Collection agencies typically purchase overdue debt accounts in bulk for an average of 4% of their original value. If your account is sold to a collections company, the original creditor has effectively given up on you. The creditor would prefer you settle your account rather than sell it to a debt collector.
It would help if you considered what you could offer the creditor. For example, if you have enough savings to settle the balance for 30% or more, see if the creditor is willing to negotiate with you.
Consider making payment arrangements if you do not have the necessary funds to settle your debt. For instance, tell your creditor that you can make regular payments until your debt balance is paid in full.
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If my original creditor refuses to settle, what should I do?
Most creditors are willing to accept settlement offers, especially if you have yet to pay regularly. They know they need to take your request or provide a counteroffer to recover much of your debt.
Creditors may not be willing to settle if you owe less than $500. Small overdue accounts can usually be handled with monthly payments, and if you refuse to make payments, your creditor may be able to take you to small claims court.
It is common for creditors to refuse to settle accounts on principle. If the creditor refuses to negotiate, they are more likely to pursue a lawsuit. See if the creditor will accept extended payment terms as an alternative.
What should I do if my original creditor sues me for debt?
If you have been sued for a debt by your original creditor and you are interested in settling, follow these three steps:
- You are required to respond to the lawsuit.
- Offer to settle the debt.
- Make sure the agreement is in writing.
1. The lawsuit must be responded to
As a first step, you should file an Answer in response to your creditor’s lawsuit.
If you wish to avoid a default judgment, file your Answer with the court and send a copy to the opposing lawyer before your state’s deadline.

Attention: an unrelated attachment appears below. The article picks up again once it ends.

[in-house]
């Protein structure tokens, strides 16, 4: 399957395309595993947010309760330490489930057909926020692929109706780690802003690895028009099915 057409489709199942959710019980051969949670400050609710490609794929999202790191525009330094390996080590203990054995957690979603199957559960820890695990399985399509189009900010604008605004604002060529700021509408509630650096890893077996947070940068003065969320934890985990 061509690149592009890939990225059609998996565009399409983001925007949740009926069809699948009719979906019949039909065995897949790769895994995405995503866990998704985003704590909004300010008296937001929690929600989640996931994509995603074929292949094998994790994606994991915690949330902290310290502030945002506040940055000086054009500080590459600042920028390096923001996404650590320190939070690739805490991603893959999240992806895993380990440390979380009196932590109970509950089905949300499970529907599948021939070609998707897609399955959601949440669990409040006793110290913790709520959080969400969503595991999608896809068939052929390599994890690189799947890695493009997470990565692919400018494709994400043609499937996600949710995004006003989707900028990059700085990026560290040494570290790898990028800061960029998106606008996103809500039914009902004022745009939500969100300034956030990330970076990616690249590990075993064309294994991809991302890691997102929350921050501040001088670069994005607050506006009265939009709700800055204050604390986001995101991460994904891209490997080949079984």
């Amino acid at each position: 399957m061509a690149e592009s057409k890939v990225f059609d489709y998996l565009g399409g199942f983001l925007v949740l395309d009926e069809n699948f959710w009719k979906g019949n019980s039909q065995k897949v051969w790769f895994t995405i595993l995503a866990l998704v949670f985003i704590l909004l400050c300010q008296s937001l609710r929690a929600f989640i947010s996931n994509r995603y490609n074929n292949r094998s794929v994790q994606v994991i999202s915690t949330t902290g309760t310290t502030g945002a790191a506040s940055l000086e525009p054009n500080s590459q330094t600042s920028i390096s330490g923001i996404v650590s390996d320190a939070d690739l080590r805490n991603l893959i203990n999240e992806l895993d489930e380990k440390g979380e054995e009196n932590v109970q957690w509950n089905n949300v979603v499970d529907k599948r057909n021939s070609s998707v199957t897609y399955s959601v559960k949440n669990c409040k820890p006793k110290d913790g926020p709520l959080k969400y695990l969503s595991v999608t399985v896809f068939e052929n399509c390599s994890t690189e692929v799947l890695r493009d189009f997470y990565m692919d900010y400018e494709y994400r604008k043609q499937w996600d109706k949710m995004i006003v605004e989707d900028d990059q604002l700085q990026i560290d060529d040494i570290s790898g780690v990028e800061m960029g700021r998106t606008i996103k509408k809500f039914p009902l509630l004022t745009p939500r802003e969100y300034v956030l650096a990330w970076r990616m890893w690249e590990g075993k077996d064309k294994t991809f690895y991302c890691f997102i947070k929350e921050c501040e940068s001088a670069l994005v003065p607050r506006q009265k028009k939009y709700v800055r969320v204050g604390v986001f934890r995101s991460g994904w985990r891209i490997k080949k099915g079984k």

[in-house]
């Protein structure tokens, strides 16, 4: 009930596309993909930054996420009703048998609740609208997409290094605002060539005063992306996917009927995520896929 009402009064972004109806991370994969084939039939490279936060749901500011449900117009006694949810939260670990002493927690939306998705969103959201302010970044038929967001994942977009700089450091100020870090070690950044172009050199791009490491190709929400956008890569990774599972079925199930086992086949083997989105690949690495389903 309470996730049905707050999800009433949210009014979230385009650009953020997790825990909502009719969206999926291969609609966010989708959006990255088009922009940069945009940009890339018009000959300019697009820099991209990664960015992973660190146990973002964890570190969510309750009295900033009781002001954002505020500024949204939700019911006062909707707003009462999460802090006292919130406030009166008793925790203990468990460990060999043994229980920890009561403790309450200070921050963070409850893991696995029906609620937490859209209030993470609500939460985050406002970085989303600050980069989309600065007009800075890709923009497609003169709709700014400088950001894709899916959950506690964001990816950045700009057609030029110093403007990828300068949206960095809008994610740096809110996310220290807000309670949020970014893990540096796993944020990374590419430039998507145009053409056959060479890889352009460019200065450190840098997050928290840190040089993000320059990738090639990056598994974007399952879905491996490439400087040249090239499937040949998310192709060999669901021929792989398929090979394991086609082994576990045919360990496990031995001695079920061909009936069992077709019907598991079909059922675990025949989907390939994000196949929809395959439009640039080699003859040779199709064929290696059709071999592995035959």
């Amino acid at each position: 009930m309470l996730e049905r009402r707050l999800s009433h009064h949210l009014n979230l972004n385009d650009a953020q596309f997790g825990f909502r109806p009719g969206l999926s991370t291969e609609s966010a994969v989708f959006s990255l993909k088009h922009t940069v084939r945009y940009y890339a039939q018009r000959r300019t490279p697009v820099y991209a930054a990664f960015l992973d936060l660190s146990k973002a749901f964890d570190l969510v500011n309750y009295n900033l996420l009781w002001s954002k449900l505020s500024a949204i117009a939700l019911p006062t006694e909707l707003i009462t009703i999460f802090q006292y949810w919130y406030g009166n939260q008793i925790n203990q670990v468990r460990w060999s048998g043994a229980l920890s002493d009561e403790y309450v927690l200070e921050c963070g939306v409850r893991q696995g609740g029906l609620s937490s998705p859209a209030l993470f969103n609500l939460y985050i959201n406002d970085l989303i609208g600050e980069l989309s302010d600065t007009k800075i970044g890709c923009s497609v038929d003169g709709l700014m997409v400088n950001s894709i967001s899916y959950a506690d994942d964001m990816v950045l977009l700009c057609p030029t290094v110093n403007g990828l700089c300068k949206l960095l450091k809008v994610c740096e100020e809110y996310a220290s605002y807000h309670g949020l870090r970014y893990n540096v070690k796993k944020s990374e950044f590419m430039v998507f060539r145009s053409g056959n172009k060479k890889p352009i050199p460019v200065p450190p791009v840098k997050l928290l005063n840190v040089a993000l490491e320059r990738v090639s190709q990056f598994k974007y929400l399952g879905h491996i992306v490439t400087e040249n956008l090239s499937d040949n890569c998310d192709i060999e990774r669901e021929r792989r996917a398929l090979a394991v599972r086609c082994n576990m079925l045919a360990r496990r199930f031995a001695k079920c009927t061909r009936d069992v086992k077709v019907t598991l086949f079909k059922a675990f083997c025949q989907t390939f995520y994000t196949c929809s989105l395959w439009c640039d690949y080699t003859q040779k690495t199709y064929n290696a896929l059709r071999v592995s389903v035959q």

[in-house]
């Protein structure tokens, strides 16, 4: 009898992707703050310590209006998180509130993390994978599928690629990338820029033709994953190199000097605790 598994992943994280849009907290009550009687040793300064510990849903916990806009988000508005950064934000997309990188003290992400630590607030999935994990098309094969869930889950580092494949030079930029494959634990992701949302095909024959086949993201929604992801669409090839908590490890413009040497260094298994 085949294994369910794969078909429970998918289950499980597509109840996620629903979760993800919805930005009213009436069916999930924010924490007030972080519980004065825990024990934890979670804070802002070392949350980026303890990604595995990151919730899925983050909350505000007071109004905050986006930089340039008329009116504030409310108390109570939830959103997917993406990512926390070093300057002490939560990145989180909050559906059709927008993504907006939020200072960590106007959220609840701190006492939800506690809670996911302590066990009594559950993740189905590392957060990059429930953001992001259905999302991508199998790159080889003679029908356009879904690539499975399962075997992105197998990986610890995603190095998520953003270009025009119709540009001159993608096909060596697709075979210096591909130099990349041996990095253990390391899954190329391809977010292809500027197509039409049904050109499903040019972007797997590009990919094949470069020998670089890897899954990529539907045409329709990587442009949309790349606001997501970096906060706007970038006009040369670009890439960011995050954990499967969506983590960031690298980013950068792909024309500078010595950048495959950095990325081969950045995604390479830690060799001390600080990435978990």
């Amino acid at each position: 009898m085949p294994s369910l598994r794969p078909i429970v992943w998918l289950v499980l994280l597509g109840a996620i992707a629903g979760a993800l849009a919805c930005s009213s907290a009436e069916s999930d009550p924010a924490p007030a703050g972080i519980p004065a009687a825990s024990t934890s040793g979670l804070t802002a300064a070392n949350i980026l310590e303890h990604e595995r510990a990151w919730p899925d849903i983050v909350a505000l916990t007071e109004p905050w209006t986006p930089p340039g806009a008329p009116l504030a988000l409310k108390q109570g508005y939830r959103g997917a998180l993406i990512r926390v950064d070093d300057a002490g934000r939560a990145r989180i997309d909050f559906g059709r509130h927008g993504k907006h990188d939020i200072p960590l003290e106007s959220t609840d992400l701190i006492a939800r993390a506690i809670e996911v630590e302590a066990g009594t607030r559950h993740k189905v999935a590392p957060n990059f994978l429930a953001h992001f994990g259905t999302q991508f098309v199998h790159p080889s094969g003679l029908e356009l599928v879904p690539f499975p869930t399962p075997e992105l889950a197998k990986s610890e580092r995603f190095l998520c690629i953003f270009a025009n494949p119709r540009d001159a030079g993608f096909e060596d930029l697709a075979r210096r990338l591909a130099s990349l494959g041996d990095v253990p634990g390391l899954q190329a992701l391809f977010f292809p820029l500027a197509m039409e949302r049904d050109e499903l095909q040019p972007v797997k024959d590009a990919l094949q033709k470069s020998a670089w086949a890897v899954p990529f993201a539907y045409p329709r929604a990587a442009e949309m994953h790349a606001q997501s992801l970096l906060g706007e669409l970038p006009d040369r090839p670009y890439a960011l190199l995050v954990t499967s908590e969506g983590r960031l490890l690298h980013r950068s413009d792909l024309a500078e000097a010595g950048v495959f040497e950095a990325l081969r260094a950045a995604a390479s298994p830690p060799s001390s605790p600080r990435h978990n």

When a default judgment is granted, your creditor has the right to garnish your wages or seize your property. Responding to the lawsuit allows you to reach a settlement agreement and get your finances in order.
2. Offer a debt settlement
Determining how much you can pay in a settlement is also necessary. The more you can pay, the more likely you will be successful. Ideally, your offer should be around 60% of your debt value, but this amount depends entirely on your circumstances.
Consider offering your creditor $4.8K as a settlement if you owe $8K. Explain your financial situation and state what you are offering, such as this:
“I am offering you a lump-sum payment of $___ to settle the case with case number ___. If you accept the offer, please confirm. If you wish to counteroffer, please reply to this message with only “Counteroffer: [$___].”
The offer expires in seven days on [MM/DD/YY]. If accepted, I will pay the agreed amount within 90 days of settlement.”
You will likely receive a counteroffer after you send your offer. If you cannot afford to pay the counteroffer, explain your financial situation to the debt collector or attorney.
3. Make sure you have a written agreement
You should also obtain a written copy of the settlement agreement in case your creditor changes their mind or tries to take further action against you. Keep a record of your settlement, including a copy of your cancellation check.
Here’s an example.
It is an example of someone whose credit card company sued for $8,000. He drafts and files an Answer to the case, giving himself time to formulate a settlement plan. After some budgeting, He decides that he can afford to pay off $6,000 (75% of the debt), which is the amount he owes. During the negotiation process, the creditor counters, reaching an agreement for $5,600 (just 70% of the debt).
He sends a settlement offer to the creditor. After several negotiations, the two agreed on $5,600 (only 70% of the debt). As a result, he saves a bit of money and can sleep more peacefully at night, knowing that the lawsuit has been dismissed and he does not have to pay anymore.